Two years ago, I picked up an obscure book written by Anne Lamott and took it with me to the Blue Ridge Mountains in Georgia. My friend, Jane, and I had rented a cabin for the week of Thanksgiving and I wanted to spend the majority of that time snuggled up by a fire and reading.
This particular book is titled Imperfect Birds and I had purchased on a whim at a warehouse book sale (aka my happy place). The book charted a very strained relationship between a mother and a daughter who were both actively trying to avoid life in different ways. The book was emotionally difficult to swallow, but was beautiful and I am glad I stuck with it.
I finished the book with some vague idea that we are all craving something, we just try to satisfy that craving in different ways. The daughter in this book was craving love, so she tried to satisfy it with drugs, criminal activity, and shady relationships with guys. The mother craved any form of meaningful relationship, so she filled the craving chasm with performance, appearances, and punishment.
We all crave something at any given time. Since I started this journey of healthy eating and living choices a couple of months ago, I am more aware of my cravings than ever. I had fooled myself for quite some time that I craved certain foods, but I was wrong. I just squelched cravings with food, or prescription drugs, or alcohol, or sex. It has taken this season of detoxing to create space for me to see what I truly crave.
When I reach for food (warm, crunchy, fluffy bread or a large bowl of thin pasta married with spinach, tomatoes, shrimp, and feta to be more specific), I am usually craving a relationship to silence my loneliness.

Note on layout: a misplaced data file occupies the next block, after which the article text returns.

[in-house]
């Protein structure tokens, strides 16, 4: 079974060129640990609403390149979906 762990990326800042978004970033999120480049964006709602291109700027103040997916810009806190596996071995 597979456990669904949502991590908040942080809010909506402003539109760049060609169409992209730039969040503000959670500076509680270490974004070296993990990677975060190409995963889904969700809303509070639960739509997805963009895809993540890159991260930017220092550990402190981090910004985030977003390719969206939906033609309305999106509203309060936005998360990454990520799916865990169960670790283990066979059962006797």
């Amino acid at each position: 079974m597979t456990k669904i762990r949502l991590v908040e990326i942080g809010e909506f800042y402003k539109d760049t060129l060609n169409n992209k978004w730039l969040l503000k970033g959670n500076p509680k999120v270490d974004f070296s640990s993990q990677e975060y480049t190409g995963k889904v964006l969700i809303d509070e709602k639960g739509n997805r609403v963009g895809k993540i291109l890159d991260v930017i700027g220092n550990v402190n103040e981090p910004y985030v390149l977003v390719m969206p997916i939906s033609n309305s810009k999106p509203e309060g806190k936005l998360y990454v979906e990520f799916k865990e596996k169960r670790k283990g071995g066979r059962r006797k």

When I debate on picking up some wine, I am almost always craving peace and comfort in the form of numbing my emotions with some Pinot Noir.
When I would turn to sexual relationships, I wasn’t craving sex or even a person. I have realized that when I feel very stressed or anxious, that has been translated into sexual desire for some reason.
When I start a Lord of the Rings or Harry Potter movie marathon, I have come to realize that I am usually craving some form of security or predictability. A powerful and imagery driven story that turns out well is a great way to divert my attention from the fear of the unknown.
I wish I could tell you that I abstain from my coping mechanisms all the time, but I would be lying. Some “craving killers” are easier for me to pass up now than others. I have a better understanding of the consequences that come with settling for immediate gratification.
Today I was supposed to read a letter to a friend in jail, but I forgot to bring it with me. She had no idea this letter existed, so I could have easily just not brought it up and moved on with my day. I chose, however, to confess this to her and apologize for not bringing in a letter of encouragement that she really needed in that moment. She expressed her disappointment, but then put her hands on my shoulders and said, “I am sad to not get the letter, but I am not mad at you. Just don’t ever lie to me.”
That’s when I started thinking about imperfect birds. I had chosen to come clean in this situation, but I could give a laundry list of other times over the past days, weeks, and months when I just didn’t make good choices.
As I navigate through Advent this year and carve out space to be silent and listen to the promises which were proclaimed and fulfilled in the form of a baby in a barn, I am painfully aware of how imperfect this bird is. Turning off the music or the movies or the Macbook has proven to be somewhat painful when I recognize that it is time to light another candle and focus on what is true. When I cut out space to meditate and listen, my imperfections seem to be not only present, but magnified. I guess this is why I almost always have an excuse to “keep on keepin’ on”. I can’t hear or see my missteps if I am too busy drowning out the truth with so much noise.
My prayer this Advent season is that I not only acknowledge my imperfections, but give them a voice and let them be what they are: they don’t define me, but they do affect how I fly.